Powering a 240v fridge with a 2 channel relay

Thanks for that.

To clarify, by 'isolated from mains' you mean a power source that is not coming from the home AC? If I was using an AC to DC adapter to power the Arduino that would be undesirable? If I was using a phone USB AC adapter and powering it from the USB that would also be a problem?

I was considering powering it via a 9v battery so I could do that if a safer option.

I forgot to mention that Earth really means exactly that. Here in the US, the ground connection for the mains entering a home is connected to an eight foot long copper plated steel rod driven into the earth. All grounds are connected to that rod.

Isolated means a typical power supply which contains either a 50/60hz step down transformer or a switch mode power supply where the transformer runs at perhaps one hundred kilohertz. Both types of power supply provide infinite resistance measured between the input to output sides.

Both types of supplies you mention are fine, you do not have to resort to batteries to power an Arduino unless it is portable.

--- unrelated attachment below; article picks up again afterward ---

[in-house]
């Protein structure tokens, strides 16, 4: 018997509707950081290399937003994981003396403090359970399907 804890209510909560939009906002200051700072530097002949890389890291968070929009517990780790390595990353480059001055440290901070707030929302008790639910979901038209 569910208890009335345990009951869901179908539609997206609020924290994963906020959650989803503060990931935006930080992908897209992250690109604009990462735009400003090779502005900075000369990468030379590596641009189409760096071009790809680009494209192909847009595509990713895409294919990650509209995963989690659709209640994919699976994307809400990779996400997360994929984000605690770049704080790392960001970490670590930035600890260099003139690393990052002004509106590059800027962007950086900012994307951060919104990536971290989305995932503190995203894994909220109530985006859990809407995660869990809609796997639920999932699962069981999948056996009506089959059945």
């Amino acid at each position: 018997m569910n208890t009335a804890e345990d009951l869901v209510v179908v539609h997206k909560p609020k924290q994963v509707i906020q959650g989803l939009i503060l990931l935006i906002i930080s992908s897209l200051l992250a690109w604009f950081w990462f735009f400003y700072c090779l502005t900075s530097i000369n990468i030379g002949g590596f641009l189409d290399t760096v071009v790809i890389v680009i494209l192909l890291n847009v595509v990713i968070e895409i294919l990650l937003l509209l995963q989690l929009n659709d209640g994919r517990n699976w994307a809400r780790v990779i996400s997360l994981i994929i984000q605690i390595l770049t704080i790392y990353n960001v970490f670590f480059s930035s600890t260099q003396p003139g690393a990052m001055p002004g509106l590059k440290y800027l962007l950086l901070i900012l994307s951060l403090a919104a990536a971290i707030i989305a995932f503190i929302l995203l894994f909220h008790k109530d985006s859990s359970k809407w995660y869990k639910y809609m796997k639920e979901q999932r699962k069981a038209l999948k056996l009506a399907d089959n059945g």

I hope the original participants are still monitoring this topic. I found out that each fridge compressor is actually labelled as to how much its inductive load is. In my case my fridge draw ±1Amp normally but it's rated to draw 6Amp during startup. Wouldn't a 10Amp rated relay then be good enough to use? Will it still wear out too quickly? If so, what about using 2 in parallel just to be safe?

Paulnaude01: I hope the original participants are still monitoring this topic. I found out that each fridge compressor is actually labelled as to how much its inductive load is. In my case my fridge draw ±1Amp normally but it's rated to draw 6Amp during startup. Wouldn't a 10Amp rated relay then be good enough to use? Will it still wear out too quickly? If so, what about using 2 in parallel just to be safe?

I happened to see this and as one of the originals, wonder why you resurrected it?

NO two or more electrical-mechanical devices will operate at the same time. Even DPDT relays. So each contact must be capable of carrying the full load. A SSR would be the only reasonable answer.

Paul

Paulnaude01: normally but it's rated to draw 6Amp during startup. Wouldn't a 10Amp rated relay then be good enough to use?

A 20 amp relay won't be very much dearer. And IIRC there are relay specially suited to inductive loads for domestic appliances. Check what is available from one of the bigger component suppliers (not in China or Ebay :) )

...R